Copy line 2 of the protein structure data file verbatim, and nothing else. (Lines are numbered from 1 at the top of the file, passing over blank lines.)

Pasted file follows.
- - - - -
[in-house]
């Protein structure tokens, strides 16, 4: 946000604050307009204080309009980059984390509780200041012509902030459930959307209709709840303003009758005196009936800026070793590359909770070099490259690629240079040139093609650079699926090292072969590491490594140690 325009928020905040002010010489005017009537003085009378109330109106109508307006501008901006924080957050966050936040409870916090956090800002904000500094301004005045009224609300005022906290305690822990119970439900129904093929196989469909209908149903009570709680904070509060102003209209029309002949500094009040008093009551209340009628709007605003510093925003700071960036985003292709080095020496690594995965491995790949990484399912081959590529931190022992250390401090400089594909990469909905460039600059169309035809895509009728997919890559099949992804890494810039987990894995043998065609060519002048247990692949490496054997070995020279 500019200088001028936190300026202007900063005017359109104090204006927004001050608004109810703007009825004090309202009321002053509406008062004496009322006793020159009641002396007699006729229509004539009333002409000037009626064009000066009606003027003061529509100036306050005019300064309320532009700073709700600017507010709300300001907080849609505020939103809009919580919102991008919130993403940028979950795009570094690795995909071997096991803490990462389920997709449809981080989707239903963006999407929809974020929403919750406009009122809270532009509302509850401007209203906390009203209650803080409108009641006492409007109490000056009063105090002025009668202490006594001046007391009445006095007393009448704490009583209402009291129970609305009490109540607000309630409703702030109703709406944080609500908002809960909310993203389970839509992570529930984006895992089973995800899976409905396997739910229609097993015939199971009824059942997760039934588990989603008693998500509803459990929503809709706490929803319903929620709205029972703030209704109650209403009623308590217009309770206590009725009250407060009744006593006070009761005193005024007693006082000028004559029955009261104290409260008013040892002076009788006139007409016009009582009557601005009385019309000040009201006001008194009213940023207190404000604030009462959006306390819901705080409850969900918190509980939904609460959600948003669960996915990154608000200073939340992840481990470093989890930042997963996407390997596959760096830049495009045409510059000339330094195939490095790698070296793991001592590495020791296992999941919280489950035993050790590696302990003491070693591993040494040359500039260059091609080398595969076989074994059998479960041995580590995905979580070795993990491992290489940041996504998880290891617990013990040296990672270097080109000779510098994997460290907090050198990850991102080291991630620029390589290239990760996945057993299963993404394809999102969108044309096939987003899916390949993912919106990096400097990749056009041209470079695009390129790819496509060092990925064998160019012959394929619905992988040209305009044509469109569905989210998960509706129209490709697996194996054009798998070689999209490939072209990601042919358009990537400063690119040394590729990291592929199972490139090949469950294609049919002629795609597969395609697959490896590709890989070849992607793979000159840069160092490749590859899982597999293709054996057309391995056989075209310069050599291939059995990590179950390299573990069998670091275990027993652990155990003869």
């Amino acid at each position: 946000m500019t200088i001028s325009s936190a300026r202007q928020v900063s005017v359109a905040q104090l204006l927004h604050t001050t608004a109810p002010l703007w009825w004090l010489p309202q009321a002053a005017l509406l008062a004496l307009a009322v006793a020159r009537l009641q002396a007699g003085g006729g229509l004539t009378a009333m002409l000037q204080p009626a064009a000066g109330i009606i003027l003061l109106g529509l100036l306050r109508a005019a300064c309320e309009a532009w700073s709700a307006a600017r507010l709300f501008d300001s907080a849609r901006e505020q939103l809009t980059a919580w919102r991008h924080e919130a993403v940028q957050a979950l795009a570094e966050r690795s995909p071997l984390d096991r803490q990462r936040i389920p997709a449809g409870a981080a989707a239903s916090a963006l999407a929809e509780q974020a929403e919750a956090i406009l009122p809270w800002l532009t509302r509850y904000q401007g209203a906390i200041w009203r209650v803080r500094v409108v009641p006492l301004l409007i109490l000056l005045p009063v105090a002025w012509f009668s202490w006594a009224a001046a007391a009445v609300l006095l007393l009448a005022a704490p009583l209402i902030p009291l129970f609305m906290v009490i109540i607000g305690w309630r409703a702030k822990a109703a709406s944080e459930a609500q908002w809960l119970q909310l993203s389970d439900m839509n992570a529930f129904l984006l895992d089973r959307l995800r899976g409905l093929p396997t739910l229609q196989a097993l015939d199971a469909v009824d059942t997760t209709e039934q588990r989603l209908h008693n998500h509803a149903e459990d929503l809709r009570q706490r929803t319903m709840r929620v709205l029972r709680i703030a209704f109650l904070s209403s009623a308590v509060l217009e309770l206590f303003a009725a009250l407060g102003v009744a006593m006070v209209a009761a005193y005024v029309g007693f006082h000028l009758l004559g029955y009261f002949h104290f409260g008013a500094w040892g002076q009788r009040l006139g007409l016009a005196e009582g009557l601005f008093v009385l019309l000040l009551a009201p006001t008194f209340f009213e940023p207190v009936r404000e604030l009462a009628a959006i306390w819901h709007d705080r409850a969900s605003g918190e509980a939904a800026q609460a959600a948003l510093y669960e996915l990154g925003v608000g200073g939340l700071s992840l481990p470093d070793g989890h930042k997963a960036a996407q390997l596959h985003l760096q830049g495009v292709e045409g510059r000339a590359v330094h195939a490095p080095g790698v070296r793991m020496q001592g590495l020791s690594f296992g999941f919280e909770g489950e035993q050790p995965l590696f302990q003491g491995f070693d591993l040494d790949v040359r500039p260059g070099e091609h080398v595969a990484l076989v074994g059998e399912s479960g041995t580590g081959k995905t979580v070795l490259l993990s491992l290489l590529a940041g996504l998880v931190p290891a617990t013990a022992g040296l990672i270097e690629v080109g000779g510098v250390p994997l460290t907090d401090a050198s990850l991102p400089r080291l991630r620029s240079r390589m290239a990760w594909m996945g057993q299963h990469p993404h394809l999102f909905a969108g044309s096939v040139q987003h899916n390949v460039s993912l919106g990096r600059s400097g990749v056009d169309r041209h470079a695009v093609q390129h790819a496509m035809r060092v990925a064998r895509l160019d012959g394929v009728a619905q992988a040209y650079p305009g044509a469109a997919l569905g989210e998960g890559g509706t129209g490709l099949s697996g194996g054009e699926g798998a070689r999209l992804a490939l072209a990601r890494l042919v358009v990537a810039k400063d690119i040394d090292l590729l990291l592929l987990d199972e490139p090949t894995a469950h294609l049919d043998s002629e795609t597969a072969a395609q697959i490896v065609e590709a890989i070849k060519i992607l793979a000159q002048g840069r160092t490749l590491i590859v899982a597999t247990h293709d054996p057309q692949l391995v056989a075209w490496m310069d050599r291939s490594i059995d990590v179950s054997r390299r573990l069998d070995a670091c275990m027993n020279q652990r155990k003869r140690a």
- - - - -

């Protein structure tokens, strides 16, 4: 946000604050307009204080309009980059984390509780200041012509902030459930959307209709709840303003009758005196009936800026070793590359909770070099490259690629240079040139093609650079699926090292072969590491490594140690 325009928020905040002010010489005017009537003085009378109330109106109508307006501008901006924080957050966050936040409870916090956090800002904000500094301004005045009224609300005022906290305690822990119970439900129904093929196989469909209908149903009570709680904070509060102003209209029309002949500094009040008093009551209340009628709007605003510093925003700071960036985003292709080095020496690594995965491995790949990484399912081959590529931190022992250390401090400089594909990469909905460039600059169309035809895509009728997919890559099949992804890494810039987990894995043998065609060519002048247990692949490496054997070995020279 500019200088001028936190300026202007900063005017359109104090204006927004001050608004109810703007009825004090309202009321002053509406008062004496009322006793020159009641002396007699006729229509004539009333002409000037009626064009000066009606003027003061529509100036306050005019300064309320532009700073709700600017507010709300300001907080849609505020939103809009919580919102991008919130993403940028979950795009570094690795995909071997096991803490990462389920997709449809981080989707239903963006999407929809974020929403919750406009009122809270532009509302509850401007209203906390009203209650803080409108009641006492409007109490000056009063105090002025009668202490006594001046007391009445006095007393009448704490009583209402009291129970609305009490109540607000309630409703702030109703709406944080609500908002809960909310993203389970839509992570529930984006895992089973995800899976409905396997739910229609097993015939199971009824059942997760039934588990989603008693998500509803459990929503809709706490929803319903929620709205029972703030209704109650209403009623308590217009309770206590009725009250407060009744006593006070009761005193005024007693006082000028004559029955009261104290409260008013040892002076009788006139007409016009009582009557601005009385019309000040009201006001008194009213940023207190404000604030009462959006306390819901705080409850969900918190509980939904609460959600948003669960996915990154608000200073939340992840481990470093989890930042997963996407390997596959760096830049495009045409510059000339330094195939490095790698070296793991001592590495020791296992999941919280489950035993050790590696302990003491070693591993040494040359500039260059091609080398595969076989074994059998479960041995580590995905979580070795993990491992290489940041996504998880290891617990013990040296990672270097080109000779510098994997460290907090050198990850991102080291991630620029390589290239990760996945057993299963993404394809999102969108044309096939987003899916390949993912919106990096400097990749056009041209470079695009390129790819496509060092990925064998160019012959394929619905992988040209305009044509469109569905989210998960509706129209490709697996194996054009798998070689999209490939072209990601042919358009990537400063690119040394590729990291592929199972490139090949469950294609049919002629795609597969395609697959490896590709890989070849992607793979000159840069160092490749590859899982597999293709054996057309391995056989075209310069050599291939059995990590179950390299573990069998670091275990027993652990155990003869």